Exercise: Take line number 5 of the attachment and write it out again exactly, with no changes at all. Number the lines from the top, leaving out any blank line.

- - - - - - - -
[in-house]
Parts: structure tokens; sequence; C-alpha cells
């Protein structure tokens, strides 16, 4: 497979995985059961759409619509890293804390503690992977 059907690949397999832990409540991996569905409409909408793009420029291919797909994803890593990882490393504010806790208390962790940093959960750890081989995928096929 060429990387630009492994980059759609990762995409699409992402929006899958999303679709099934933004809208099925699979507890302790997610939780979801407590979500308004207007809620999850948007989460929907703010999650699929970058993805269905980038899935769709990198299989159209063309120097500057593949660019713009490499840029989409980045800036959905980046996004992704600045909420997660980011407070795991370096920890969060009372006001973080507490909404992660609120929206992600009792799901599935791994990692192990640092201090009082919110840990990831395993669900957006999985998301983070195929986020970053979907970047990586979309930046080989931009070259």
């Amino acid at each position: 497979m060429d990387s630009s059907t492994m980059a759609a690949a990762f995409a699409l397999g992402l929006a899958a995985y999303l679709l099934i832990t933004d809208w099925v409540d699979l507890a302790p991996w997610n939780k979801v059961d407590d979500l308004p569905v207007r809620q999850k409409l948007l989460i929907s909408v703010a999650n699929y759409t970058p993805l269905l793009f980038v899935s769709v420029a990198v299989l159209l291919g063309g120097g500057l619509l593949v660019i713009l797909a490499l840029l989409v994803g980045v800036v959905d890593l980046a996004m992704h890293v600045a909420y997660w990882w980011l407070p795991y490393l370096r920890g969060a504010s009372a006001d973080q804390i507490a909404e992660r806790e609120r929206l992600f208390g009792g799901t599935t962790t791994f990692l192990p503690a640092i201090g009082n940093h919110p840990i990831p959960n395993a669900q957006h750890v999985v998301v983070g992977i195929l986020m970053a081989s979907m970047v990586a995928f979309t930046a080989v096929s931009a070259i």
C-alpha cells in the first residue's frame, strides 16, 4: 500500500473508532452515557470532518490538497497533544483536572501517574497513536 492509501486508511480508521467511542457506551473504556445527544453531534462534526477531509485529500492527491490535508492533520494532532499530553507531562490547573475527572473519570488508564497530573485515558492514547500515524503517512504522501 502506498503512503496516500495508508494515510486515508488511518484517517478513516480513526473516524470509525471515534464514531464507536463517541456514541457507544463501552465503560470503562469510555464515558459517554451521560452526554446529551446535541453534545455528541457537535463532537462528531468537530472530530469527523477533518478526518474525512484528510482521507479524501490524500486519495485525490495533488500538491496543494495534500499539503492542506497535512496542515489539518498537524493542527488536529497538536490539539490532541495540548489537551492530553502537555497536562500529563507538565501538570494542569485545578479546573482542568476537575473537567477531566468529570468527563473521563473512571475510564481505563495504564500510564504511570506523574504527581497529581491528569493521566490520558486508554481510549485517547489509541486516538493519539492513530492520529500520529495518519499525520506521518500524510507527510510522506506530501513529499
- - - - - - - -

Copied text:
C-alpha cells in the first residue's frame, strides 16, 4: 500500500473508532452515557470532518490538497497533544483536572501517574497513536 492509501486508511480508521467511542457506551473504556445527544453531534462534526477531509485529500492527491490535508492533520494532532499530553507531562490547573475527572473519570488508564497530573485515558492514547500515524503517512504522501 502506498503512503496516500495508508494515510486515508488511518484517517478513516480513526473516524470509525471515534464514531464507536463517541456514541457507544463501552465503560470503562469510555464515558459517554451521560452526554446529551446535541453534545455528541457537535463532537462528531468537530472530530469527523477533518478526518474525512484528510482521507479524501490524500486519495485525490495533488500538491496543494495534500499539503492542506497535512496542515489539518498537524493542527488536529497538536490539539490532541495540548489537551492530553502537555497536562500529563507538565501538570494542569485545578479546573482542568476537575473537567477531566468529570468527563473521563473512571475510564481505563495504564500510564504511570506523574504527581497529581491528569493521566490520558486508554481510549485517547489509541486516538493519539492513530492520529500520529495518519499525520506521518500524510507527510510522506506530501513529499